...to sell just as well six or seven or eight years from now is it did upon release. But those are the exceptions. You're typically not going to undertake this process in order to generate a lot of direct revenue. So our purpose was to live and work in a better world. I am confident from my own experience and from the stories of customers and of my team members and from all the people in our community who are replacing some of their plane typed out text with casual, conversational videos. Know that this is a more effective way to communicate, connect and convert. It's clearer communication, it builds human connection. We actually feel like we know people before we ever meet them when we meet them through video and, of course, it can help us convert get all those micro yeses and macro yeses that we need in order to be successful and effective in our role, no matter our seat in the organization. Our primary audience was salespeople and sales managers and sales leaders. secondarily customer success and customer service professionals, but more broadly, anyone working in a professional capacity could benefit from the philosophy and practice that we laid out in rehumanize. So our purpose was to get this into as many hands as possible to help people be more personal, more effective and more authentic in the way they're reaching out to people every single day. That guided a lot of our decisions. Again, there is no wrong purpose, but you need to be clear about it, you need to state it, perhaps bounce it off other people, and one of the places you'll express this purpose is in the second p proposal. I encourage everyone to write a formal proposal for your project, whether or not you're going to try to take it to publishers or agents or other people.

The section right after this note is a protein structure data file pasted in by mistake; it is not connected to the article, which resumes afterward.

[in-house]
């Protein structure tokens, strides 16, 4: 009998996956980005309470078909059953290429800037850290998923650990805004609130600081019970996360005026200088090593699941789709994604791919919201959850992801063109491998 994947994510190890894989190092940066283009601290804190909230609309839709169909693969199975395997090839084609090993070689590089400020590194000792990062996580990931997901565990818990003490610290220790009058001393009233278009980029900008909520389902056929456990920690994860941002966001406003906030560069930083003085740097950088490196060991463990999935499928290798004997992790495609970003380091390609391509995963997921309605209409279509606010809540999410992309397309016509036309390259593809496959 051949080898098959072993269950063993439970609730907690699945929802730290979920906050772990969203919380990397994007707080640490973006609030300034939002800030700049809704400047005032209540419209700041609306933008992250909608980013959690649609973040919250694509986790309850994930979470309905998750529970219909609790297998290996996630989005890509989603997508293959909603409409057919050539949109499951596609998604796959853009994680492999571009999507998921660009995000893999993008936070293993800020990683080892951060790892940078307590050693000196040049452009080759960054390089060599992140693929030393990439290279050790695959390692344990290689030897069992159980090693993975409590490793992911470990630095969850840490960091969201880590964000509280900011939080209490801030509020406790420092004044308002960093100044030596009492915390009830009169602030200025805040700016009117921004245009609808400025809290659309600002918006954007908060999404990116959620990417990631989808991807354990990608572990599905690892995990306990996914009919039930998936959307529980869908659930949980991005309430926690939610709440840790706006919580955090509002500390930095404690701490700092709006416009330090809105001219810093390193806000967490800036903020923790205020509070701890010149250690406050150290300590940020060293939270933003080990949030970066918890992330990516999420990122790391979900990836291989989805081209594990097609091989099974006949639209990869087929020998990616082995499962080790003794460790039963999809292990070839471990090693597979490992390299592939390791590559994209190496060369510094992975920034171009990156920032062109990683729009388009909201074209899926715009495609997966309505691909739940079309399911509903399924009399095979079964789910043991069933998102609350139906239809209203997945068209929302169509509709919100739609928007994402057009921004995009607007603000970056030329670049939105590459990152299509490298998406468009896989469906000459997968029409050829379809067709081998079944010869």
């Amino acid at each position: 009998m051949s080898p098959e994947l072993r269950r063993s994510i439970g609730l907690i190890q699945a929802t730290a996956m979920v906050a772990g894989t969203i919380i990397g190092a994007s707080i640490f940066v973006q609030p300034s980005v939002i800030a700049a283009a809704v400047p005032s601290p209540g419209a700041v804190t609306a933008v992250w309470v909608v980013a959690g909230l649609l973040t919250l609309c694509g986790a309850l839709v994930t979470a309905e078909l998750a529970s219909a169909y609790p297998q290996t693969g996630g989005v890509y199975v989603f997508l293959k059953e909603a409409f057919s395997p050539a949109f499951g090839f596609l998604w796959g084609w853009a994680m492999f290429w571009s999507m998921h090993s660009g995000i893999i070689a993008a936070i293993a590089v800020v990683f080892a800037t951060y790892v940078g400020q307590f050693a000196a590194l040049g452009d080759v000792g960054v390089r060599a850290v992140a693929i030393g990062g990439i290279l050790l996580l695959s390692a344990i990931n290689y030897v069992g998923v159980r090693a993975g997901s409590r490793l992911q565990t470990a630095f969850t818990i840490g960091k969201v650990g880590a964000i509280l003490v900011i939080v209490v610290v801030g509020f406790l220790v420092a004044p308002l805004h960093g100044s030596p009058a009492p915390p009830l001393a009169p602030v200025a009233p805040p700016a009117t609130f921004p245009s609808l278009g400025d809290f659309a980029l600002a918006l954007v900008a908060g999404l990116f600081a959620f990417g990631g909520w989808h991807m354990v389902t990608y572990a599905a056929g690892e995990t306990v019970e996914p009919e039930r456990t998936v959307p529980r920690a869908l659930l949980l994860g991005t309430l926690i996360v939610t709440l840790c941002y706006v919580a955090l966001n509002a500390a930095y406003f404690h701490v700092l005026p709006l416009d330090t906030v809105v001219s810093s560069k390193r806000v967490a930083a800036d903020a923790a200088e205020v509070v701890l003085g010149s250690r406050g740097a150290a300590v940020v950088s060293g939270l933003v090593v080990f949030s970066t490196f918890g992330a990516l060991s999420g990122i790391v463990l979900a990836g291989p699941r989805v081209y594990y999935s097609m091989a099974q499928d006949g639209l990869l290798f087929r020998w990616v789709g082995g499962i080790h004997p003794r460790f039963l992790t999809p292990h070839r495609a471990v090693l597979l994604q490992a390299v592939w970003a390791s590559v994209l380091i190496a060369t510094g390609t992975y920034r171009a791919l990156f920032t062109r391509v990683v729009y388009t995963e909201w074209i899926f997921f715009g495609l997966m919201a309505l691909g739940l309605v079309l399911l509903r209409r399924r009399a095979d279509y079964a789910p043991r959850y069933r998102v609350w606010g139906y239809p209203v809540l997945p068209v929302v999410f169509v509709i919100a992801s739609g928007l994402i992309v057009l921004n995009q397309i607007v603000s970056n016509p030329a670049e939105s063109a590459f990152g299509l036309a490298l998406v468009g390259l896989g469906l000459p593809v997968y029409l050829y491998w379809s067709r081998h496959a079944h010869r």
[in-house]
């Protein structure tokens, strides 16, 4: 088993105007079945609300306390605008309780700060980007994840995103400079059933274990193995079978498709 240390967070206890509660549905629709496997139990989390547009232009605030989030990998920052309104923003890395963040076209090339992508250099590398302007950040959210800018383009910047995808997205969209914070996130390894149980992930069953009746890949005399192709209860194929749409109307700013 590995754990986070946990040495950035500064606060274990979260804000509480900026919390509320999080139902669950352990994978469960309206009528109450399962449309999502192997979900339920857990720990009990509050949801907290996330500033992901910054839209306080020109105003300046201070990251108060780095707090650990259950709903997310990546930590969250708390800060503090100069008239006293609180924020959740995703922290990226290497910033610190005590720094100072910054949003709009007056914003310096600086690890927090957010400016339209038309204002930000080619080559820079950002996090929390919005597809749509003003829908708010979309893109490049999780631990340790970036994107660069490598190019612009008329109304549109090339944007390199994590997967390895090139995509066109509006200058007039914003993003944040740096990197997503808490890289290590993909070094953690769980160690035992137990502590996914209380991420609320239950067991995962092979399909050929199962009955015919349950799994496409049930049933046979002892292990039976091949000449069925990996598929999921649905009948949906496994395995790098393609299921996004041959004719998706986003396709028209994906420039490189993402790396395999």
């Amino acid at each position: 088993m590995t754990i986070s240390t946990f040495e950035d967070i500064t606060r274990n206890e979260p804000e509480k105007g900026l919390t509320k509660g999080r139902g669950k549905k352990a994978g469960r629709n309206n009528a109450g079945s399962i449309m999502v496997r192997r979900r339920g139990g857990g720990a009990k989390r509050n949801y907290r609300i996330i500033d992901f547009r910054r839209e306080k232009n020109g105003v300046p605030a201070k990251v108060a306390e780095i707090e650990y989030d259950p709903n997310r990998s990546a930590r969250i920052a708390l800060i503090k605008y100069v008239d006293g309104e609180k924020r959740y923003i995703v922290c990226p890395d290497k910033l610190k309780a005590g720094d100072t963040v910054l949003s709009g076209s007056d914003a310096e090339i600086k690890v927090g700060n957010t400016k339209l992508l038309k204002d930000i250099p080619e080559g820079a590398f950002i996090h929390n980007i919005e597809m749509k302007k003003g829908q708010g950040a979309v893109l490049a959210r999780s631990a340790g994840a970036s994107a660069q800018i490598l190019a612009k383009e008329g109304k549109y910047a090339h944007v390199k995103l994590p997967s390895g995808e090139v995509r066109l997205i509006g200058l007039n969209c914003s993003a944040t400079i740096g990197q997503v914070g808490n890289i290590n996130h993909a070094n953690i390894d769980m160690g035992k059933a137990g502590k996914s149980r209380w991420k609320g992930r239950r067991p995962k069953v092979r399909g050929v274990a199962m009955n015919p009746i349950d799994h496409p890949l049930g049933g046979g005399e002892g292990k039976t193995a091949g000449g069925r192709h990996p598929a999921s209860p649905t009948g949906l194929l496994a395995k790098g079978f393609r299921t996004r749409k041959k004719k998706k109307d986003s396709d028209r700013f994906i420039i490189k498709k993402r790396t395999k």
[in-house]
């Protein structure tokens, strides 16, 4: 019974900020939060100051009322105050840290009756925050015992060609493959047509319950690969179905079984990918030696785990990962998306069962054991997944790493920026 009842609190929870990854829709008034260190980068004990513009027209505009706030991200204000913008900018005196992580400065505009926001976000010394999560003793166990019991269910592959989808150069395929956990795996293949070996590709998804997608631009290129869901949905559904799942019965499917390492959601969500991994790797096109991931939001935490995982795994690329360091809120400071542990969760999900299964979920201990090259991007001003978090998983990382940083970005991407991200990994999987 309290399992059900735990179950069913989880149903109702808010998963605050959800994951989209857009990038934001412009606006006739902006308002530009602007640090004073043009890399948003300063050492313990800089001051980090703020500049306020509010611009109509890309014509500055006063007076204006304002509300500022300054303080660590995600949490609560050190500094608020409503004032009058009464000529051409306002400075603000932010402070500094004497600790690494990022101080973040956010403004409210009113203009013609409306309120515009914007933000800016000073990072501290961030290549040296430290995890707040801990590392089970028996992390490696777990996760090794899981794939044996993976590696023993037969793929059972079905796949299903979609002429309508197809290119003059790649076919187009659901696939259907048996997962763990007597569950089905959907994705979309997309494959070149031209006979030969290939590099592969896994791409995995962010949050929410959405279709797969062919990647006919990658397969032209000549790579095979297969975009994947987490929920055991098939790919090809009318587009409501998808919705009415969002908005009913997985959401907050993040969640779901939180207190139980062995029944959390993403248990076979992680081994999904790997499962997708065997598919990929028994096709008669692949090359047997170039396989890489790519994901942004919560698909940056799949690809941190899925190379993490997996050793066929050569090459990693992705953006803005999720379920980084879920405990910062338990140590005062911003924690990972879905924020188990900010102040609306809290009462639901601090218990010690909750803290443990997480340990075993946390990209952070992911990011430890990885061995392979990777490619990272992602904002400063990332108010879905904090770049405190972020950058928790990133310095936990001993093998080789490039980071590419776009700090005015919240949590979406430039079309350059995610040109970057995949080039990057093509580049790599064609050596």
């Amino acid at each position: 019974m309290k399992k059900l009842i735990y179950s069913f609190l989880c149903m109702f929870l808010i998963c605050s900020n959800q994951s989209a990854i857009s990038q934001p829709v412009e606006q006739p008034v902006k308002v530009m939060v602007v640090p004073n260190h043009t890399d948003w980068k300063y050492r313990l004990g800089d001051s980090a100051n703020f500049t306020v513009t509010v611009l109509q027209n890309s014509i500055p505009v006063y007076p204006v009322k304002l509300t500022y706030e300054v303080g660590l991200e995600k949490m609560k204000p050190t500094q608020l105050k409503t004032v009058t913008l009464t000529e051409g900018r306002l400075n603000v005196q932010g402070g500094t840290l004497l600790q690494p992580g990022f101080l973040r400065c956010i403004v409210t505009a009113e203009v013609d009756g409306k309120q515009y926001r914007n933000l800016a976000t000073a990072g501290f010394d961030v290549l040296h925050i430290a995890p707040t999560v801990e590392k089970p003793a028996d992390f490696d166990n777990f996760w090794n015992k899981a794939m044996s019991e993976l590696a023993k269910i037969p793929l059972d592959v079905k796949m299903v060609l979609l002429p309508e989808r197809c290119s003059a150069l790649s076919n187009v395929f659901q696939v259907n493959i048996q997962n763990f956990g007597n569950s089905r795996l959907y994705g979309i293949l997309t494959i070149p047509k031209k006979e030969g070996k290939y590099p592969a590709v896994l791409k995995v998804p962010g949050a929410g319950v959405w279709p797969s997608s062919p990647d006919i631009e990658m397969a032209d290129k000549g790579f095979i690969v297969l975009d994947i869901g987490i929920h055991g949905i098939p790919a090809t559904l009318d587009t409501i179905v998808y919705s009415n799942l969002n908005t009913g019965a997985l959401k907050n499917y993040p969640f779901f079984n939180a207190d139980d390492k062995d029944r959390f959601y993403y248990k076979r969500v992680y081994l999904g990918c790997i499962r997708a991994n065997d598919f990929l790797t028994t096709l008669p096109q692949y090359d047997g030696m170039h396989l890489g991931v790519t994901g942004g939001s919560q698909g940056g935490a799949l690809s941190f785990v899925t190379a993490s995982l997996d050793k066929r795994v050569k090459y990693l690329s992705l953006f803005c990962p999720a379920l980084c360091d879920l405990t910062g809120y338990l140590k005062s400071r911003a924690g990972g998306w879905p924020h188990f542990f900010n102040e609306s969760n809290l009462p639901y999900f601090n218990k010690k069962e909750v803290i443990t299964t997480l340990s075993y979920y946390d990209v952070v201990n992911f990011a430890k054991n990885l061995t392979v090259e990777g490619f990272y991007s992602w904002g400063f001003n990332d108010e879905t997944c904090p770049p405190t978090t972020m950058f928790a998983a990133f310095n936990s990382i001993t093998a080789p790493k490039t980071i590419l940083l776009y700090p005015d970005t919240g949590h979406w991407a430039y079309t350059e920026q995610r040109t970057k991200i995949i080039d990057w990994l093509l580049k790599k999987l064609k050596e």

Traditional publishers and even a lot of self publishing options require a proposal. So it's something you'll probably want to do anyway. But if you need a little extra encouragement, I'll refer you to Dan Pink's conversation with Tim Ferris on Tim Ferris's podcast shortly after Dan released when the science of perfect timing. Dan Pink is a New York Times, Wall Street Journal and USA Today Best Selling author of multiple books. He has a book deal. He probably is making decent money from his books, unlike most of the rest of us. But even though he has a book deal, he doesn't need to pitch the project to anyone. He always creates the proposal in order to be perfectly clear what he's doing, how he's going to do it, why he's going to do it. So this is helpful and necessary work. Hey, here's a fun bonus for you. If you visit Bombombcom podcast to check out the blog post associated with this episode, episode one hundred and fourteen, you can access the story of why and how we reached out to Dan Pink to get him to endorse rehumanize your business. He had very kind things to say about the message of the book. You can see those words and get the story by visiting bombombcom slash podcast. Steve and I put together a proposal for Rehumanize, which is fun to look back on now. We titled The book at the Time relationships through video. Learn to master the new old way to communicate, connect and convert. It was a twenty something page Google Doc. We had it designed by our design team. It turned out to be a forty three page lay out. There Yours, maybe shorter, might also be longer, but if you include the elements I'm about to list, it should land somewhere near where ours did. The first element is an overview. What is this book? What is it trying to accomplish? What does it say? Second, of course, is who it's for. Who is the target audience? How large is that audience? What would motivate them to pick up and read the book? What are they going to get out of it? Now this can change...